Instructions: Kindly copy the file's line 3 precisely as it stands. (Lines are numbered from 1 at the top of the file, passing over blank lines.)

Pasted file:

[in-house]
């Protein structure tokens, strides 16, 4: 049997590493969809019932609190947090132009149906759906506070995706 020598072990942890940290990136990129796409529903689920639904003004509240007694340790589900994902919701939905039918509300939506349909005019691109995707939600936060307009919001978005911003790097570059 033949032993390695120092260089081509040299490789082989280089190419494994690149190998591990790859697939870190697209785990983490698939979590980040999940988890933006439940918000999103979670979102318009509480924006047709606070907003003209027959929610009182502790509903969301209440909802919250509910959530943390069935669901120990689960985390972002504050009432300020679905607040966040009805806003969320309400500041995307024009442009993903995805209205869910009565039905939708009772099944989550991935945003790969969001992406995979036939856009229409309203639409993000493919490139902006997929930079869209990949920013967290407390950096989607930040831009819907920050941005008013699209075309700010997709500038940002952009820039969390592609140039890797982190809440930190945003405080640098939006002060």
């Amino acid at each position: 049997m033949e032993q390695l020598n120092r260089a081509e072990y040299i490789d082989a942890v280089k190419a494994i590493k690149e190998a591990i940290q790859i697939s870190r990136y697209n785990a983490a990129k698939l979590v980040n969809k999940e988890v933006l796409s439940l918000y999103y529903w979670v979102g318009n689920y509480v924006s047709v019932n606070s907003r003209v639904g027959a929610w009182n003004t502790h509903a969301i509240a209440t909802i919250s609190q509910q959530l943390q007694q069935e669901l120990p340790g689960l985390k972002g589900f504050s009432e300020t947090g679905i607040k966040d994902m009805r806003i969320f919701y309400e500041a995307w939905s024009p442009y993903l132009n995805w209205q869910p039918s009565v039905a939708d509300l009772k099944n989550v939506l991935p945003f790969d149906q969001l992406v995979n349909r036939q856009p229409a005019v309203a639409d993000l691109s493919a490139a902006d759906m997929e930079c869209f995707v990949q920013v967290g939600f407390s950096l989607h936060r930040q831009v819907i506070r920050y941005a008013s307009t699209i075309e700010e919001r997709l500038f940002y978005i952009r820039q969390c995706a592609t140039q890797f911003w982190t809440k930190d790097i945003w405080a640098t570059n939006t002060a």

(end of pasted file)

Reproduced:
């Amino acid at each position: 049997m033949e032993q390695l020598n120092r260089a081509e072990y040299i490789d082989a942890v280089k190419a494994i590493k690149e190998a591990i940290q790859i697939s870190r990136y697209n785990a983490a990129k698939l979590v980040n969809k999940e988890v933006l796409s439940l918000y999103y529903w979670v979102g318009n689920y509480v924006s047709v019932n606070s907003r003209v639904g027959a929610w009182n003004t502790h509903a969301i509240a209440t909802i919250s609190q509910q959530l943390q007694q069935e669901l120990p340790g689960l985390k972002g589900f504050s009432e300020t947090g679905i607040k966040d994902m009805r806003i969320f919701y309400e500041a995307w939905s024009p442009y993903l132009n995805w209205q869910p039918s009565v039905a939708d509300l009772k099944n989550v939506l991935p945003f790969d149906q969001l992406v995979n349909r036939q856009p229409a005019v309203a639409d993000l691109s493919a490139a902006d759906m997929e930079c869209f995707v990949q920013v967290g939600f407390s950096l989607h936060r930040q831009v819907i506070r920050y941005a008013s307009t699209i075309e700010e919001r997709l500038f940002y978005i952009r820039q969390c995706a592609t140039q890797f911003w982190t809440k930190d790097i945003w405080a640098t570059n939006t002060a």